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Nonpharmacological sleep interventions that focused on earlier sleep schedules can serve as a “simple, pragmatic, effective way to meaningfully increase sleep duration that could have important benefits for child health.”
According to new research, nonpharmacological sleep interventions that focused on earlier sleep schedules can serve as a “simple, pragmatic, effective way to meaningfully increase sleep duration that could have important benefits for child health.”
The study addressed the necessity of proper sleep duration in healthy children as sleep durations in this population are declining. Sleep plays multiple roles in a child’s health, development, and well-being.
Because of the lack of existing strategies to promote healthy sleep in children, a team of investigators, including Lucia Magee, MBChB, PopulationHealth Research Institute,St George’s, University of London, aimed to determine if nonpharmacological interventions would be effective at improving the duration of time health children spend sleeping. They also sought to identify the key components of the studied interventions.
A pair of investigators independently screened 28,478 randomized clinical trials that evaluated interventions to improve sleep duration in healthy children. A total of 45 studies were included and assessed by the team. Then, the data was processed according to the Preferred Reporting Items for Systematic Reviews and Meta-Analysis (PRISMA) reporting guideline.
A difference of sleep duration, measured by minutes, was the main outcome. Of the included trials, a total of 13,539 participating children were included in the analyses. The intervention group consisted of 6897 (50.9%) and 6642 (49.1%) children in the control group, with a mean age range of 18 months-19 years.
Substantial variations between trials were addressed in the results.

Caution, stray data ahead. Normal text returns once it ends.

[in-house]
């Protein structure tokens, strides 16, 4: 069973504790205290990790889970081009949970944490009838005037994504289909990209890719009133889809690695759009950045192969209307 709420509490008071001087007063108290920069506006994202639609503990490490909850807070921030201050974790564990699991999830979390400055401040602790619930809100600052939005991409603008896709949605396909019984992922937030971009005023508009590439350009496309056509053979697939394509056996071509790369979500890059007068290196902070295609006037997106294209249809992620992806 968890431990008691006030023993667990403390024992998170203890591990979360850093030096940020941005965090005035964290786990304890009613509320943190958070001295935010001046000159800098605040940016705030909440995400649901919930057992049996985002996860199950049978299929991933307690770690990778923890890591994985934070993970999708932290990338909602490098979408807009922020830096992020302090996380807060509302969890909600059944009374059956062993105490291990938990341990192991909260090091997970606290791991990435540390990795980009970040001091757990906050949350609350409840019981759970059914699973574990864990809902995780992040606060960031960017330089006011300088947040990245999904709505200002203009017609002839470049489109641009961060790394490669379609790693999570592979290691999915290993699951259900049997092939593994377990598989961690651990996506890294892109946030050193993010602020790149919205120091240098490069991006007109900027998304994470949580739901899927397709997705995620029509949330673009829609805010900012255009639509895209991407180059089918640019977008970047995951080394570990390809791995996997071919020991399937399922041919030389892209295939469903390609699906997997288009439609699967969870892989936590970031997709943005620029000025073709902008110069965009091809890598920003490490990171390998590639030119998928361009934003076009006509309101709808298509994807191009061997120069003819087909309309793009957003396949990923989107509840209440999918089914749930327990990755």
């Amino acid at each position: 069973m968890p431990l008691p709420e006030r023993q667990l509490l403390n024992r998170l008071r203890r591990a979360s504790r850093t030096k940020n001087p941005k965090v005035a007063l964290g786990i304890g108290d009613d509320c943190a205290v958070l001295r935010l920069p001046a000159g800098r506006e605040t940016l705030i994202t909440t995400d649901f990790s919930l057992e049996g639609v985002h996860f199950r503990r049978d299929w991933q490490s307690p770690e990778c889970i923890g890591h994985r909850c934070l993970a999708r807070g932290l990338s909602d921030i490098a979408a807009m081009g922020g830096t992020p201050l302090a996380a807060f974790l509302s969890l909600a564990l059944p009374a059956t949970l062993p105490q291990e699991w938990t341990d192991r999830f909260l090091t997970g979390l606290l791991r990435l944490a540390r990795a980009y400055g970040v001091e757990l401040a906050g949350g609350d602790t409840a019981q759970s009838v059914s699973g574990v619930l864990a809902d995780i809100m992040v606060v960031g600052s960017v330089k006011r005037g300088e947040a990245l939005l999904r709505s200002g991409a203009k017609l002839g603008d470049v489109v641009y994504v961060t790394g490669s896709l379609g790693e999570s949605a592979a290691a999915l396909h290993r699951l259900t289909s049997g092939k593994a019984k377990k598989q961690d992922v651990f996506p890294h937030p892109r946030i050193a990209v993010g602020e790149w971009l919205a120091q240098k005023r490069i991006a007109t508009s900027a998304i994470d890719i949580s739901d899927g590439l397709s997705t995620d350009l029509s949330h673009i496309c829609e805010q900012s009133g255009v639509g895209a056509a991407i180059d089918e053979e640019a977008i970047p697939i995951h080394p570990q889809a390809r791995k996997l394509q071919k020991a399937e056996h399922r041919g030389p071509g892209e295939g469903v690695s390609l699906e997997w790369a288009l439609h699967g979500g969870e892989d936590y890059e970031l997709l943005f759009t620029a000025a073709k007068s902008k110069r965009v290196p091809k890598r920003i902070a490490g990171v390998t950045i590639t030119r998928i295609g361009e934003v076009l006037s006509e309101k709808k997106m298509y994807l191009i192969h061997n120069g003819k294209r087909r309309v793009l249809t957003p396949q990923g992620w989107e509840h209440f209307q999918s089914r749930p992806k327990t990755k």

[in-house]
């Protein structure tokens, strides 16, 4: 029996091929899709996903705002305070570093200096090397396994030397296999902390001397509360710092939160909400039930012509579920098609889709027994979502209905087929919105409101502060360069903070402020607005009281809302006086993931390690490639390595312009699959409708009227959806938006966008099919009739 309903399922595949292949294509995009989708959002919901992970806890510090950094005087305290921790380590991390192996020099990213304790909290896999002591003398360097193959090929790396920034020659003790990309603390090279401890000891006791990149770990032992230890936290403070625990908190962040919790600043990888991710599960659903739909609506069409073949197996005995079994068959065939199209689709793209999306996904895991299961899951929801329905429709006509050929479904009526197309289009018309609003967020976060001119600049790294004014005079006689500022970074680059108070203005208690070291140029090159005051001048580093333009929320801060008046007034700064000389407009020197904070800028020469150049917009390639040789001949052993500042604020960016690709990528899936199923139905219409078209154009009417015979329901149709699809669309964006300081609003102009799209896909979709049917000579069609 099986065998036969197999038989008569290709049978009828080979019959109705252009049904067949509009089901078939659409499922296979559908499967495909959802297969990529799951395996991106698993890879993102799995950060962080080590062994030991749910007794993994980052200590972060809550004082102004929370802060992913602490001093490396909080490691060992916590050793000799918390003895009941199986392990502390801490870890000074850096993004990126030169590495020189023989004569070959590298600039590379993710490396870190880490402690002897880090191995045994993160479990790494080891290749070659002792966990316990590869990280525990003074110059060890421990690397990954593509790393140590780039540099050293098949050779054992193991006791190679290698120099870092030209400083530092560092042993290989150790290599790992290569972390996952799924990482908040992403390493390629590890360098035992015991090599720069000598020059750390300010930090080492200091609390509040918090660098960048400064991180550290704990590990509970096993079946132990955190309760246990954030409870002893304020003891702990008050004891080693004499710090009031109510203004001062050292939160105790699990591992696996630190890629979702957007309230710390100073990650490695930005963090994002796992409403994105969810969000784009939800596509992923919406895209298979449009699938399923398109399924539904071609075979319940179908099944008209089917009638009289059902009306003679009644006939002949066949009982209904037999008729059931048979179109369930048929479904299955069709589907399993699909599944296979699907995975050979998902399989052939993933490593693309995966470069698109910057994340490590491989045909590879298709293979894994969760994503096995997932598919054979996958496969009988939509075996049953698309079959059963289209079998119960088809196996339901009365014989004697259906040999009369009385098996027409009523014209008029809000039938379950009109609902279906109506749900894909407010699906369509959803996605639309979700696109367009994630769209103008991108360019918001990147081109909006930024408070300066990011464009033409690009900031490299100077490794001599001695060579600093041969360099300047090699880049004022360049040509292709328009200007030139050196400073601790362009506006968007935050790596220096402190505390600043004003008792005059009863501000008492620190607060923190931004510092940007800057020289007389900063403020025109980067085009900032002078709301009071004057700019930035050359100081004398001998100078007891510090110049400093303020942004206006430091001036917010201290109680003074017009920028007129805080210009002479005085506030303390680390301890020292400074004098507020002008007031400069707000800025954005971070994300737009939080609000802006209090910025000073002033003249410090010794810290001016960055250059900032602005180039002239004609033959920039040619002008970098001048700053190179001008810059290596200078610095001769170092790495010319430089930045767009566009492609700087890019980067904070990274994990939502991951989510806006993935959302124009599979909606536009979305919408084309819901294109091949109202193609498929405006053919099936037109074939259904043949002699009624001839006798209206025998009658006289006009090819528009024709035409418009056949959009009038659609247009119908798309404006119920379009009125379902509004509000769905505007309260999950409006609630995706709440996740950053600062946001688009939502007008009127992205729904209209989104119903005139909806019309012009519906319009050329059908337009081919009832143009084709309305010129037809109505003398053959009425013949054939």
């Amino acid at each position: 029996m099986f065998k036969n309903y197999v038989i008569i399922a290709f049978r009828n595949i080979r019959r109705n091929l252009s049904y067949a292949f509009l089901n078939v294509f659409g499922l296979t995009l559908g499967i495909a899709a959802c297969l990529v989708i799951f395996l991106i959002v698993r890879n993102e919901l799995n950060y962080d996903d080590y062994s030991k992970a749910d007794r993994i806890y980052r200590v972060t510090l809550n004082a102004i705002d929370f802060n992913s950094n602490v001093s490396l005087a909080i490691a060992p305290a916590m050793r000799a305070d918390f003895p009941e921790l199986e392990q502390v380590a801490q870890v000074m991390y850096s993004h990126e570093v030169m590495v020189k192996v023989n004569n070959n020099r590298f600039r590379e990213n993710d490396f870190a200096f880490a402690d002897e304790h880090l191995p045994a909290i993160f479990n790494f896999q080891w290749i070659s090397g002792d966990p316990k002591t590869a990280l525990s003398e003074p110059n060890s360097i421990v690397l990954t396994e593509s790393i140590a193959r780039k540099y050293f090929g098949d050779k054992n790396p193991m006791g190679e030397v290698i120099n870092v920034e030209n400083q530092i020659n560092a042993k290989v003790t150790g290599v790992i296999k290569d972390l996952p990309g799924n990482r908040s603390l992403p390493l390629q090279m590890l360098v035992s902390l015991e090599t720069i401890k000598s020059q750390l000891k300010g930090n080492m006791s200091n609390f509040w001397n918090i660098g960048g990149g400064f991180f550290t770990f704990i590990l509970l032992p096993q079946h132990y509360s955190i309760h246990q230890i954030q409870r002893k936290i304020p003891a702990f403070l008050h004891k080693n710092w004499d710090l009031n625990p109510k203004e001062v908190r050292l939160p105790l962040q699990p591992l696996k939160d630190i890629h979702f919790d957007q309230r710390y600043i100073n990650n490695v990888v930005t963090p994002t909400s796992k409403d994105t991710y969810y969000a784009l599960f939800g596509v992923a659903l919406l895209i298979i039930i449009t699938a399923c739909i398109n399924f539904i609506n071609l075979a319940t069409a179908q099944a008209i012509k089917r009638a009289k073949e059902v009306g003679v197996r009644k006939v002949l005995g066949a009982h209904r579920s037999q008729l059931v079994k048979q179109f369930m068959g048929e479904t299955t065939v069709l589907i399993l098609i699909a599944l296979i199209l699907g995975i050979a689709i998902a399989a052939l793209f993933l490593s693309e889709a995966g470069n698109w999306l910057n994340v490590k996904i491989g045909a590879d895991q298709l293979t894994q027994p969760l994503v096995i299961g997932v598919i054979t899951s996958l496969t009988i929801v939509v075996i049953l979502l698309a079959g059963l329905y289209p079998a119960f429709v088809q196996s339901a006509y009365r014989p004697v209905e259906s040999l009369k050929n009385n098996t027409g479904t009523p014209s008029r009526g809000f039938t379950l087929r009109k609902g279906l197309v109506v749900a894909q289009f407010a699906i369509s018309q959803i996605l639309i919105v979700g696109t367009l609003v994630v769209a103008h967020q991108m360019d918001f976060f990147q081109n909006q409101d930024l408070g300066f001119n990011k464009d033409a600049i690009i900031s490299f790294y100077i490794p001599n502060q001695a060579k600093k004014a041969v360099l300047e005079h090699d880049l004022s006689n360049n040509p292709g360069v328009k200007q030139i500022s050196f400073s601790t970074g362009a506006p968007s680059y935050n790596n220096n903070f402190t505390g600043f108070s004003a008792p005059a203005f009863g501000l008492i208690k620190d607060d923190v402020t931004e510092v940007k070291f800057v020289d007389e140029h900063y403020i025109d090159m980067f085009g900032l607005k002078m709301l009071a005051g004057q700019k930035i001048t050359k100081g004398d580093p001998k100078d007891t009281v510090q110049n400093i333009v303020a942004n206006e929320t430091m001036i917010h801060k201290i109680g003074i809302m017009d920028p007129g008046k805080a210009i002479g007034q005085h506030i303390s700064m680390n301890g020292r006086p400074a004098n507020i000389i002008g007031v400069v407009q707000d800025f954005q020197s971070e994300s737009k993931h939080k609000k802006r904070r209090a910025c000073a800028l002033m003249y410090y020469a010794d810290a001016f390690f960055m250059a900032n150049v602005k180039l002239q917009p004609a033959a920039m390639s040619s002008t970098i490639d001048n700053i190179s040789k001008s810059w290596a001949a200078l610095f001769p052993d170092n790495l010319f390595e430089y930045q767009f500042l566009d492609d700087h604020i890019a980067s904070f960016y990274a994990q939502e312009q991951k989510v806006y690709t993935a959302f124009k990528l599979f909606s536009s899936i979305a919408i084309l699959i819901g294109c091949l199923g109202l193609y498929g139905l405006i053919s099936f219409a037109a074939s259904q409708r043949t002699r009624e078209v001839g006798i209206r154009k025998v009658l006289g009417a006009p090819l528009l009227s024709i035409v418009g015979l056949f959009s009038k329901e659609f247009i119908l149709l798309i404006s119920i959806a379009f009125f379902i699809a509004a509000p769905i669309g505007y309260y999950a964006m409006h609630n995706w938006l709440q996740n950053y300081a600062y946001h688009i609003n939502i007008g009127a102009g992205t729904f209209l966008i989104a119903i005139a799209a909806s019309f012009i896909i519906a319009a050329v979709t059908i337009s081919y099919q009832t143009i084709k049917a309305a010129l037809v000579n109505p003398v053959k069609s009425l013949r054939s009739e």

“Sources of variation that were not associated with the study effect size included age group, whether the population was identified as having a sleep problem or being at a socioeconomic disadvantage (eg, coming from a low-income family or area), method of assessment of sleep duration (objective vs subjective), location of intervention delivery (home vs school), whether interventions were delivered in person or used parental involvement, whether behavioral theory was used, environmental change, or had greater or lower intensity,” investigators wrote.
An increase of 10.5 minutes of nocturnal sleep duration with sleep interventions was observed when results were pooled. Many intervention components revealed small impacts on sleep, while shorter trials with a duration of 6 months or less had more substantial effects.
Considerable increases were observed within the subcategory of trials with earlier bedtimes as the cornerstone. After objective measurements, an increase of 47 minutes was associated with these studies.
Studies with broader interventions, such as those focusing on obesity, demonstrated to be ineffective at increasing sleep duration compared with those focusing specifically on sleep. The research focused only on sleep revealed a 16-minute extension of sleep duration compared with 1.2 minutes when broader areas were studied.
“In this systematic review and meta-analysis of 45 trials, interventions to improve sleep in healthy children were associated with a small increase in sleep duration (by 10 minutes per night). Face-to-face delivery was an important component of interventions, but interventions that included earlier bedtimes were associated with 47 minutes longer sleep duration per night,” the team stated.
“Supporting children to go to bed earlier can increase sleep duration in healthy children, and interventions to encourage earlier bedtimes should be included,” the study concluded.
The study, “Nonpharmacological Interventions to Lengthen Sleep Duration in Healthy Children” was published in JAMA Pediatrics.